Shedding Light on Biomarkers

Research News, Understanding CFS | 02. Aug, 2011 by | 7 Comments

By Dr. Alan R. Light, professor of anesthesiology, neurobiology & anatomy,  University of Utah

Question from Claire (posted to Research1st summary of the Lights’ biomarker study published in the Journal of Internal Medicine): What are “published biomarker criteria?” Is this specific to CFS or recognized generally?

The review article cited here (as noted by Kim) is very useful, both for its explanation of technical details of how to evaluate a biomarker of any kind, but also in explaining the different uses of biomarkers and how this affects the way in which they should be evaluated. (Ray P, Le Manach Y, Riou B, Houle TT. Statistical evaluation of a biomarker. Anesthesiology. 2010 Apr;112(4):1023-40. [Free full text PDF])

The criteria for a biomarker in general actually can be quite variable. Much depends on the projected use of the biomarker. For example, a biomarker can be used for

  • disease diagnosis,
  • determining the severity of a disease,
  • determining risk for contracting a disease,
  • predicting the response to a specific treatment or
  • determining if a treatment is having the desired effects.

In addition, how useful a biomarker is depends on factors not necessarily involving the science behind the test. As summarized in the article cited above, these include “…cost, invasiveness, technical difficulties, rapidity, prevalence of the disease, and consequences of the outcome of the test.” Finally, the acceptability of a test by physicians and patients can be a major factor in determining the usefulness of a biomarker.

For a CFS biomarker, one that would satisfy all or most of the criteria above would be ideal. However, a CFS biomarker that is good for diagnosis alone, while less than ideal, would be very useful for both patients and researchers.

Regardless of the criteria listed above, the usefulness of a biomarker also depends on how accurate, sensitive and specific it is. However, there are no agreed-upon set points for these measures, as much depends on how important it is to know that a patient definitely has a specific disease, for example ME/CFS, or if it is more important to know that they definitely do not have this specific disease.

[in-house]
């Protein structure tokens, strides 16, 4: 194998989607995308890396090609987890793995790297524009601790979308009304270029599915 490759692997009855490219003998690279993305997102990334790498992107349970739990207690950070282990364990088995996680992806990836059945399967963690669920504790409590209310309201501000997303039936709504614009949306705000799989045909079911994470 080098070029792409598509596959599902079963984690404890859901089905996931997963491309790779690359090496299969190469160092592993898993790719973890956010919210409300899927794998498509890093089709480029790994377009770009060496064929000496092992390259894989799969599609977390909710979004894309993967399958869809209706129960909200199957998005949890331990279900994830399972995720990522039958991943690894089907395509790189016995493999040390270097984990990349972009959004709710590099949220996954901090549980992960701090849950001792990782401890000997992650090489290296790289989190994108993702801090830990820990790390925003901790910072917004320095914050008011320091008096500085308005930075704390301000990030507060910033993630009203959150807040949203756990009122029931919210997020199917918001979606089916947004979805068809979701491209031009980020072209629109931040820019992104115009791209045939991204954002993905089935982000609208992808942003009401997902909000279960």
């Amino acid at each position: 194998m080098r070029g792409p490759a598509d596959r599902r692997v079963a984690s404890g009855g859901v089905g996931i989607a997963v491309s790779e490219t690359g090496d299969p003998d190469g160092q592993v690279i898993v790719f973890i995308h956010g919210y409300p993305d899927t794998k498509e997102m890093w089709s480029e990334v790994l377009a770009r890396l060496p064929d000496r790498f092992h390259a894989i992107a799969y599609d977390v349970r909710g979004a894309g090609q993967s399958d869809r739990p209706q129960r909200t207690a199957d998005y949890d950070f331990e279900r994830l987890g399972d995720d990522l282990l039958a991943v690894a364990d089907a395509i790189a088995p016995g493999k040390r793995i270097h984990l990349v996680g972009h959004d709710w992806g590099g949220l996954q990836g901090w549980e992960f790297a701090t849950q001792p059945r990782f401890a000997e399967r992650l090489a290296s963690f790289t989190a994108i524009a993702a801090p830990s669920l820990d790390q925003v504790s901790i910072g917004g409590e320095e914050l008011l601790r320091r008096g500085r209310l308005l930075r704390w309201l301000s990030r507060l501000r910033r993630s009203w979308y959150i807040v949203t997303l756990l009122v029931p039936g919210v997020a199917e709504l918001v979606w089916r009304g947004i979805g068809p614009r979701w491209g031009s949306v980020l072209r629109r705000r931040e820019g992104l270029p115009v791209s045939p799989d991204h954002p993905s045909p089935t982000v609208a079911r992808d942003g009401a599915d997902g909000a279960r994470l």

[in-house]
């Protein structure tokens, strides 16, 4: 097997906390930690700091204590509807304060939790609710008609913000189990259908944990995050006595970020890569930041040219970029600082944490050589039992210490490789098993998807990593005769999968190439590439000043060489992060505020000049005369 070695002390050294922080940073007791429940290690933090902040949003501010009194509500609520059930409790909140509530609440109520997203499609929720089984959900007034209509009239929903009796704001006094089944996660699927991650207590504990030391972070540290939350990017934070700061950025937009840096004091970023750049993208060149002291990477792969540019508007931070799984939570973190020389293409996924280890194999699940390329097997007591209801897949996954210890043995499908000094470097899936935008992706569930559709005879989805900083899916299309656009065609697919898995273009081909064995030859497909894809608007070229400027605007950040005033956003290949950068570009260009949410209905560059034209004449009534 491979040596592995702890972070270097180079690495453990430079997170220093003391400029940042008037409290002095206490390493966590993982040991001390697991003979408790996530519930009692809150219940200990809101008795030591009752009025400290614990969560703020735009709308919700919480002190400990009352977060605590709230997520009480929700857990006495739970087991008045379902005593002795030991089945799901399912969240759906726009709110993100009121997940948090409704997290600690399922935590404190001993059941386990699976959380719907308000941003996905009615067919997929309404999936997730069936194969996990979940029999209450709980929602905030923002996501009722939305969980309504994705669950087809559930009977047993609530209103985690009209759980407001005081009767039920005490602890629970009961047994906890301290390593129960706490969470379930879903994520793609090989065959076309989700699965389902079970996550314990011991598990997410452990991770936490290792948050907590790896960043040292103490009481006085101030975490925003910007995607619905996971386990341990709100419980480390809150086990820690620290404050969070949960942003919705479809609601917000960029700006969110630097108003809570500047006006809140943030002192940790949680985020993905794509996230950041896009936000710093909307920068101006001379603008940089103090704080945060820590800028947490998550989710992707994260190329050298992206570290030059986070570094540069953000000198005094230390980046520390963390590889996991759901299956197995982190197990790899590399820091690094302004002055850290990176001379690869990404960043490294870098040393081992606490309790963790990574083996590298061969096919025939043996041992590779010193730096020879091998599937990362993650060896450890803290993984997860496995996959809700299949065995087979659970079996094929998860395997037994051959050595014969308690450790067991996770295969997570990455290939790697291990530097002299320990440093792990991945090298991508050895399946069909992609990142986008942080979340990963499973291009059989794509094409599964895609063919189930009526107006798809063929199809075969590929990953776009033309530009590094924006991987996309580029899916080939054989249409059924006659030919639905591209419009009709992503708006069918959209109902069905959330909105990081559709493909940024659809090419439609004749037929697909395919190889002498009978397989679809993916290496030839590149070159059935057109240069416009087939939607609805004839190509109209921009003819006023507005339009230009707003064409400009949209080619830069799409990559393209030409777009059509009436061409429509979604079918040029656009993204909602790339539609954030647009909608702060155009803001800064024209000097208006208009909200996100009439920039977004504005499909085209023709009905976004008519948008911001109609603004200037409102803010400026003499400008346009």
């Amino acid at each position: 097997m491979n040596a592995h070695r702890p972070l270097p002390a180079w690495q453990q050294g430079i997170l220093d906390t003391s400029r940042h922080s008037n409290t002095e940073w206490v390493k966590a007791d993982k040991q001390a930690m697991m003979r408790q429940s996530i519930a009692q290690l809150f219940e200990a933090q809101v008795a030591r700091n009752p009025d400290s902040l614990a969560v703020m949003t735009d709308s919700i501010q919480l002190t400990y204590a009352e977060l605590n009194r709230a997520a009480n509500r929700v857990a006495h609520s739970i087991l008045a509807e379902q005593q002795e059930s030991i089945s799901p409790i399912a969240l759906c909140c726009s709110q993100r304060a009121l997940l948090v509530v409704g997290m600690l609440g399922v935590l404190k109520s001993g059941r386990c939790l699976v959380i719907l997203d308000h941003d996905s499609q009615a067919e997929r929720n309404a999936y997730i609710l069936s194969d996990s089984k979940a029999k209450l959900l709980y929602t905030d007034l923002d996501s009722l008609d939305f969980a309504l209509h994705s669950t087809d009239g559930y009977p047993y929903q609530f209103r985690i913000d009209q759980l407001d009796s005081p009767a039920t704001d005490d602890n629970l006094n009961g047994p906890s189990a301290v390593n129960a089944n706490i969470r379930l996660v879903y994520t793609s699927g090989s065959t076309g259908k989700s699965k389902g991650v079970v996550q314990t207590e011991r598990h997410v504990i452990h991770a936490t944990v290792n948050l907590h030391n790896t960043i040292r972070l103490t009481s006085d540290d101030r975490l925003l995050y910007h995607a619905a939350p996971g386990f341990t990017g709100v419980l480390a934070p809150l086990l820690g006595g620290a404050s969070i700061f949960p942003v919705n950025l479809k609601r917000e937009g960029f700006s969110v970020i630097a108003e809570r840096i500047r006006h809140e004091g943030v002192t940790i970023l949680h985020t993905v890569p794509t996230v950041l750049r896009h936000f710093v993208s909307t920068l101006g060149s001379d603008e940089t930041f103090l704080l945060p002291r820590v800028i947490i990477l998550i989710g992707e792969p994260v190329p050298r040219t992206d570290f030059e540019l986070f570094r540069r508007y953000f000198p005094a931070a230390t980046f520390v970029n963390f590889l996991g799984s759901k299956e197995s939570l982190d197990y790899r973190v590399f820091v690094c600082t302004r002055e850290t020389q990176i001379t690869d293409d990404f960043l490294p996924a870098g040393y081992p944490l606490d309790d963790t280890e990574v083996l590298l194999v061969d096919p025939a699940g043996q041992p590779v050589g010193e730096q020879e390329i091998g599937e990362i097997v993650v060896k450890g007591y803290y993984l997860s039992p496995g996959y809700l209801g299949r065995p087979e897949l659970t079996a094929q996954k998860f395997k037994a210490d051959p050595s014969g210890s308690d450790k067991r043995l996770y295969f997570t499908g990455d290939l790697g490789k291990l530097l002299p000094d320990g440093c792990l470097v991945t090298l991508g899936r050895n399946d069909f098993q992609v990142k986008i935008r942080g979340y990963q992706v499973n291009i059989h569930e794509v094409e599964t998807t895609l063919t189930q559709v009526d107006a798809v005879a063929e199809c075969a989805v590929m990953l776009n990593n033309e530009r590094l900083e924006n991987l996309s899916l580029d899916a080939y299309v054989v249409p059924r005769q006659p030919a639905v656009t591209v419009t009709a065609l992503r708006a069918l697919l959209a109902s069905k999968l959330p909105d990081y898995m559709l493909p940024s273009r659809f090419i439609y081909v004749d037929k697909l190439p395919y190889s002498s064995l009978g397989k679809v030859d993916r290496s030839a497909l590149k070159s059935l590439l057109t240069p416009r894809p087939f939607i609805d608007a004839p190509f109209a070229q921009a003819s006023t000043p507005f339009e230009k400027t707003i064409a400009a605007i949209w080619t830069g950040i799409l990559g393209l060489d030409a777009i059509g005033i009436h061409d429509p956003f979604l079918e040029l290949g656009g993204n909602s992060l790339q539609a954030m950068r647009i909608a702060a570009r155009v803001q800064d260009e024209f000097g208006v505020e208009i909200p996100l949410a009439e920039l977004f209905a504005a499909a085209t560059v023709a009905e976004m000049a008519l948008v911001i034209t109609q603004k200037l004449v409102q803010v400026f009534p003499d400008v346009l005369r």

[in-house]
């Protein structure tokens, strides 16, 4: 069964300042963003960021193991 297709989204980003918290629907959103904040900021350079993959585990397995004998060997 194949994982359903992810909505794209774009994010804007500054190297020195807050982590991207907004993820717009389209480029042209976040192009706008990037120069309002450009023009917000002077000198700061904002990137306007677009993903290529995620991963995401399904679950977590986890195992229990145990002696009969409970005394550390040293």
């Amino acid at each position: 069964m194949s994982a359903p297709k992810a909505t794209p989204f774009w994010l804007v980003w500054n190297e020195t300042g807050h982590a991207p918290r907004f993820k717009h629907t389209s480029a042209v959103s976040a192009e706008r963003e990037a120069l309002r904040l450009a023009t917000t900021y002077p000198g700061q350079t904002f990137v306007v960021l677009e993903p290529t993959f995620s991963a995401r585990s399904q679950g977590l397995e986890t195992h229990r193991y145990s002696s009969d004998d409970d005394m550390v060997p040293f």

Alan-Light-graph-screen-grabOne way to graph the overall accuracy of a biomarker is with a Receiver Operating Curve, or ROC.  The ROC for the blood-based CFS data in our Journal of Internal Medicine paper is graphed here. The accuracy for this curve was 0.80 and the area under the curve is 0.91, both attributes of a very good biomarker. If we choose the left-most point as the cutoff for the biomarker, then we would misidentify four of 49 normal subjects as having CFS (high specificity). However, we would misidentify 10 patients out of 28 as not having CFS, when in fact they do. If we choose the right-hand point as the cutoff, we would correctly identify all but two of the 28 CFS patients as having CFS, but would incorrectly identify 10 normal subjects as having CFS. The question is: which of these errors is more important? This may depend on whether you are a patient with CFS or a physician trying to treat CFS patients. Some point between these two extremes might turn out to be a good compromise. It is important to note that single-study ROC curves tend to overestimate the accuracy of potential tests, so the analysis I include here is only an example, not proof, that this test would be a marketable product.

At the present time, there are no published, agreed-upon criteria for a CFS biomarker. In addition to the accuracy of a biomarker, the acceptability by physicians, the cost of the test and the accuracy of the test will all play a role in dictating the final availability and utility of any biomarker for CFS.

Alan-Light5-193x300Dr. Alan R. Light is a professor of anesthesiology, neurobiology and anatomy at the University of Utah. He is a member of the University of Utah Program in Neuroscience, the Brain Research Institute and the Pain Research Center. Dr. Light has published more than 90 peer-reviewed research articles, including seven on the mechanisms of CFS. Dr. Light is a member of the international panel that developed new consensus criteria for myalgic encephalomyelitis (ME).

August 2, 2011